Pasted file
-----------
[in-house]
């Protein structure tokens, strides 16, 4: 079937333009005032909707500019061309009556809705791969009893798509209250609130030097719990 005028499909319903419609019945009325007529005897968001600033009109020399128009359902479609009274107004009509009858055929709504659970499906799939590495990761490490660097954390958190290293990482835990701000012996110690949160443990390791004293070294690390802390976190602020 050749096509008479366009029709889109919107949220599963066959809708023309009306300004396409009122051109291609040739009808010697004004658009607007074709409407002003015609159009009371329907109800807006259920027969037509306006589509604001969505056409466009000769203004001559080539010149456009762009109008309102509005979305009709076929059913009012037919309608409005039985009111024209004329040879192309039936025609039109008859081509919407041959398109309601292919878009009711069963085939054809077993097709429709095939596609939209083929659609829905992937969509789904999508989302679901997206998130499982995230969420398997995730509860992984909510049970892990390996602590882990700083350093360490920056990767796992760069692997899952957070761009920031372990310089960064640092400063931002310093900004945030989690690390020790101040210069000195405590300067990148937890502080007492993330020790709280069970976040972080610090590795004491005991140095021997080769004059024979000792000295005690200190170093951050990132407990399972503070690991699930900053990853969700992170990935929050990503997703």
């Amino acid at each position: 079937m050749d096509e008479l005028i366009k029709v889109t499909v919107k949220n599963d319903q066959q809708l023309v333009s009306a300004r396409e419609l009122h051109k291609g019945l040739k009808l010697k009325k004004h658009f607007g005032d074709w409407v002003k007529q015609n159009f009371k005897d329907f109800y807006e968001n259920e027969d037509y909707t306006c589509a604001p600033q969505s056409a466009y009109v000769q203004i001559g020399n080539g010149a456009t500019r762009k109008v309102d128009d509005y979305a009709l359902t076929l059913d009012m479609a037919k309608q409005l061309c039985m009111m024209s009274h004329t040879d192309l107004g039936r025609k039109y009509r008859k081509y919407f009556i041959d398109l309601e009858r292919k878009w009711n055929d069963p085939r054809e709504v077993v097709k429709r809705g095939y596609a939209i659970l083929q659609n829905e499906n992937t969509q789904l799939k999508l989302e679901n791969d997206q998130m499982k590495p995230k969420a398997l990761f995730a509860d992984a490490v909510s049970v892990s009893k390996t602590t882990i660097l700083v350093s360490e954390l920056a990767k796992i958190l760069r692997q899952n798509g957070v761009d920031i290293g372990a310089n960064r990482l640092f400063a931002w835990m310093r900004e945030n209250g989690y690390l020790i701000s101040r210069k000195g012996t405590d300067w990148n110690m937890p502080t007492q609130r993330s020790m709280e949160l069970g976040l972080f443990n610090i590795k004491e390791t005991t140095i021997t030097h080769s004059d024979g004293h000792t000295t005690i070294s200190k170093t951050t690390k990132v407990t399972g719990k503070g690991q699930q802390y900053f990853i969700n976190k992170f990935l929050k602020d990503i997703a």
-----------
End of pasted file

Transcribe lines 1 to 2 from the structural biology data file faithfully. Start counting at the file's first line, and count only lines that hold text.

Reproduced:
[in-house]
């Protein structure tokens, strides 16, 4: 079937333009005032909707500019061309009556809705791969009893798509209250609130030097719990 005028499909319903419609019945009325007529005897968001600033009109020399128009359902479609009274107004009509009858055929709504659970499906799939590495990761490490660097954390958190290293990482835990701000012996110690949160443990390791004293070294690390802390976190602020 050749096509008479366009029709889109919107949220599963066959809708023309009306300004396409009122051109291609040739009808010697004004658009607007074709409407002003015609159009009371329907109800807006259920027969037509306006589509604001969505056409466009000769203004001559080539010149456009762009109008309102509005979305009709076929059913009012037919309608409005039985009111024209004329040879192309039936025609039109008859081509919407041959398109309601292919878009009711069963085939054809077993097709429709095939596609939209083929659609829905992937969509789904999508989302679901997206998130499982995230969420398997995730509860992984909510049970892990390996602590882990700083350093360490920056990767796992760069692997899952957070761009920031372990310089960064640092400063931002310093900004945030989690690390020790101040210069000195405590300067990148937890502080007492993330020790709280069970976040972080610090590795004491005991140095021997080769004059024979000792000295005690200190170093951050990132407990399972503070690991699930900053990853969700992170990935929050990503997703």